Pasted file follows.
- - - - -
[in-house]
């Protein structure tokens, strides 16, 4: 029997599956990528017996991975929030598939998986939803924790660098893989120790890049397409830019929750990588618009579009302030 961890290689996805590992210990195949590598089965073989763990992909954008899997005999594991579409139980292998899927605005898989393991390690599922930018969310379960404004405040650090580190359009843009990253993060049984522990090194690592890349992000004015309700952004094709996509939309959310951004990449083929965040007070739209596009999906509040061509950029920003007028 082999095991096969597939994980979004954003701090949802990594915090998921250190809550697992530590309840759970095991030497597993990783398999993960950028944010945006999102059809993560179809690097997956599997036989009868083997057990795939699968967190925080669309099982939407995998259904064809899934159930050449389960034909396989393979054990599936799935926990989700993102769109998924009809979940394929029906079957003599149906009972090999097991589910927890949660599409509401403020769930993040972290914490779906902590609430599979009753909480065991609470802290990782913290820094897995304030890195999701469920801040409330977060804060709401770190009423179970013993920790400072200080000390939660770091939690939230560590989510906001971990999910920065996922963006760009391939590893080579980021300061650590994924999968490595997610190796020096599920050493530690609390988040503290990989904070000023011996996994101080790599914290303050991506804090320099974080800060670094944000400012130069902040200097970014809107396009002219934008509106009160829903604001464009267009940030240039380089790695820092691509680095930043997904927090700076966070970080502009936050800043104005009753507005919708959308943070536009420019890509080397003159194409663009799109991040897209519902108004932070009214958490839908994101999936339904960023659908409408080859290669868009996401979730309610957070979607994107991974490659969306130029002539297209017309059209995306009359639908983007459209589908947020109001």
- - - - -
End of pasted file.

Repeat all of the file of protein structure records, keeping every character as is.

[in-house]
């Protein structure tokens, strides 16, 4: 029997599956990528017996991975929030598939998986939803924790660098893989120790890049397409830019929750990588618009579009302030 961890290689996805590992210990195949590598089965073989763990992909954008899997005999594991579409139980292998899927605005898989393991390690599922930018969310379960404004405040650090580190359009843009990253993060049984522990090194690592890349992000004015309700952004094709996509939309959310951004990449083929965040007070739209596009999906509040061509950029920003007028 082999095991096969597939994980979004954003701090949802990594915090998921250190809550697992530590309840759970095991030497597993990783398999993960950028944010945006999102059809993560179809690097997956599997036989009868083997057990795939699968967190925080669309099982939407995998259904064809899934159930050449389960034909396989393979054990599936799935926990989700993102769109998924009809979940394929029906079957003599149906009972090999097991589910927890949660599409509401403020769930993040972290914490779906902590609430599979009753909480065991609470802290990782913290820094897995304030890195999701469920801040409330977060804060709401770190009423179970013993920790400072200080000390939660770091939690939230560590989510906001971990999910920065996922963006760009391939590893080579980021300061650590994924999968490595997610190796020096599920050493530690609390988040503290990989904070000023011996996994101080790599914290303050991506804090320099974080800060670094944000400012130069902040200097970014809107396009002219934008509106009160829903604001464009267009940030240039380089790695820092691509680095930043997904927090700076966070970080502009936050800043104005009753507005919708959308943070536009420019890509080397003159194409663009799109991040897209519902108004932070009214958490839908994101999936339904960023659908409408080859290669868009996401979730309610957070979607994107991974490659969306130029002539297209017309059209995306009359639908983007459209589908947020109001």